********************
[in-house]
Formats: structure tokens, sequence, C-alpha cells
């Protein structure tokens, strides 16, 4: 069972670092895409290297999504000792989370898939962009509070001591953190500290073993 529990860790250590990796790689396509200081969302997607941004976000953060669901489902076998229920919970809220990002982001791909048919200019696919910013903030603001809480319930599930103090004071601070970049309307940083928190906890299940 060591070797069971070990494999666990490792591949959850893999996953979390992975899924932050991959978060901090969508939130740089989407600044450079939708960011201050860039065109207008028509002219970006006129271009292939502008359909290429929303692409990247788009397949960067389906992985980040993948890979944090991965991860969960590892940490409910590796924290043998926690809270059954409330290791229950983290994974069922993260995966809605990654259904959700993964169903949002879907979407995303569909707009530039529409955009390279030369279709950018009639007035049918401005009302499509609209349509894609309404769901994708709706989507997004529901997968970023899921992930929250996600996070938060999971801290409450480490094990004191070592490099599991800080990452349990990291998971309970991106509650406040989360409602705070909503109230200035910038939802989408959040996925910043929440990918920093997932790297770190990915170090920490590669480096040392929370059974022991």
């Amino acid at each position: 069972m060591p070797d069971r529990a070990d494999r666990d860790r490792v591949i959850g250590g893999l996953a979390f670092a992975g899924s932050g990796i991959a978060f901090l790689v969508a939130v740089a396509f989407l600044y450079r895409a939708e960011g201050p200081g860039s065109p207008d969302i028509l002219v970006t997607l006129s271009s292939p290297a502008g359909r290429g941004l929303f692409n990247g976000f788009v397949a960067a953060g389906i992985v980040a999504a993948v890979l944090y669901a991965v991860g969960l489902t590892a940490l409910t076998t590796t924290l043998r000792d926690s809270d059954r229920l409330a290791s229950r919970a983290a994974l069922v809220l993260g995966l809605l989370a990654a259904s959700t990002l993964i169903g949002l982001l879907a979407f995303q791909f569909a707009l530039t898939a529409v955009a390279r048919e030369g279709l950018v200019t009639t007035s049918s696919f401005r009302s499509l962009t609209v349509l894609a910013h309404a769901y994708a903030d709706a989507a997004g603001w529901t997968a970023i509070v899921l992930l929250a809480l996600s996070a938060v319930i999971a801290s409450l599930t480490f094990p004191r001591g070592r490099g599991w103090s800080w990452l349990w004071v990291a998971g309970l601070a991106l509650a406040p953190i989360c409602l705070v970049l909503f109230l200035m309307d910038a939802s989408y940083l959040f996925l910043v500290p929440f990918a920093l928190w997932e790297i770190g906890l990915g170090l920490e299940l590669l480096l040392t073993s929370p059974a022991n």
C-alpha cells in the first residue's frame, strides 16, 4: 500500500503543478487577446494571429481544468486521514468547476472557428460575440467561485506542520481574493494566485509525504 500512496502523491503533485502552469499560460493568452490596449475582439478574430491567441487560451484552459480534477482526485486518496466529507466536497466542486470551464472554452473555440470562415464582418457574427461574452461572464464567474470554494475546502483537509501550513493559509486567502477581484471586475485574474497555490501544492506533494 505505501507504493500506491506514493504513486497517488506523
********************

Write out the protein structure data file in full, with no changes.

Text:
[in-house]
Formats: structure tokens, sequence, C-alpha cells
């Protein structure tokens, strides 16, 4: 069972670092895409290297999504000792989370898939962009509070001591953190500290073993 529990860790250590990796790689396509200081969302997607941004976000953060669901489902076998229920919970809220990002982001791909048919200019696919910013903030603001809480319930599930103090004071601070970049309307940083928190906890299940 060591070797069971070990494999666990490792591949959850893999996953979390992975899924932050991959978060901090969508939130740089989407600044450079939708960011201050860039065109207008028509002219970006006129271009292939502008359909290429929303692409990247788009397949960067389906992985980040993948890979944090991965991860969960590892940490409910590796924290043998926690809270059954409330290791229950983290994974069922993260995966809605990654259904959700993964169903949002879907979407995303569909707009530039529409955009390279030369279709950018009639007035049918401005009302499509609209349509894609309404769901994708709706989507997004529901997968970023899921992930929250996600996070938060999971801290409450480490094990004191070592490099599991800080990452349990990291998971309970991106509650406040989360409602705070909503109230200035910038939802989408959040996925910043929440990918920093997932790297770190990915170090920490590669480096040392929370059974022991």
């Amino acid at each position: 069972m060591p070797d069971r529990a070990d494999r666990d860790r490792v591949i959850g250590g893999l996953a979390f670092a992975g899924s932050g990796i991959a978060f901090l790689v969508a939130v740089a396509f989407l600044y450079r895409a939708e960011g201050p200081g860039s065109p207008d969302i028509l002219v970006t997607l006129s271009s292939p290297a502008g359909r290429g941004l929303f692409n990247g976000f788009v397949a960067a953060g389906i992985v980040a999504a993948v890979l944090y669901a991965v991860g969960l489902t590892a940490l409910t076998t590796t924290l043998r000792d926690s809270d059954r229920l409330a290791s229950r919970a983290a994974l069922v809220l993260g995966l809605l989370a990654a259904s959700t990002l993964i169903g949002l982001l879907a979407f995303q791909f569909a707009l530039t898939a529409v955009a390279r048919e030369g279709l950018v200019t009639t007035s049918s696919f401005r009302s499509l962009t609209v349509l894609a910013h309404a769901y994708a903030d709706a989507a997004g603001w529901t997968a970023i509070v899921l992930l929250a809480l996600s996070a938060v319930i999971a801290s409450l599930t480490f094990p004191r001591g070592r490099g599991w103090s800080w990452l349990w004071v990291a998971g309970l601070a991106l509650a406040p953190i989360c409602l705070v970049l909503f109230l200035m309307d910038a939802s989408y940083l959040f996925l910043v500290p929440f990918a920093l928190w997932e790297i770190g906890l990915g170090l920490e299940l590669l480096l040392t073993s929370p059974a022991n």
C-alpha cells in the first residue's frame, strides 16, 4: 500500500503543478487577446494571429481544468486521514468547476472557428460575440467561485506542520481574493494566485509525504 500512496502523491503533485502552469499560460493568452490596449475582439478574430491567441487560451484552459480534477482526485486518496466529507466536497466542486470551464472554452473555440470562415464582418457574427461574452461572464464567474470554494475546502483537509501550513493559509486567502477581484471586475485574474497555490501544492506533494 505505501507504493500506491506514493504513486497517488506523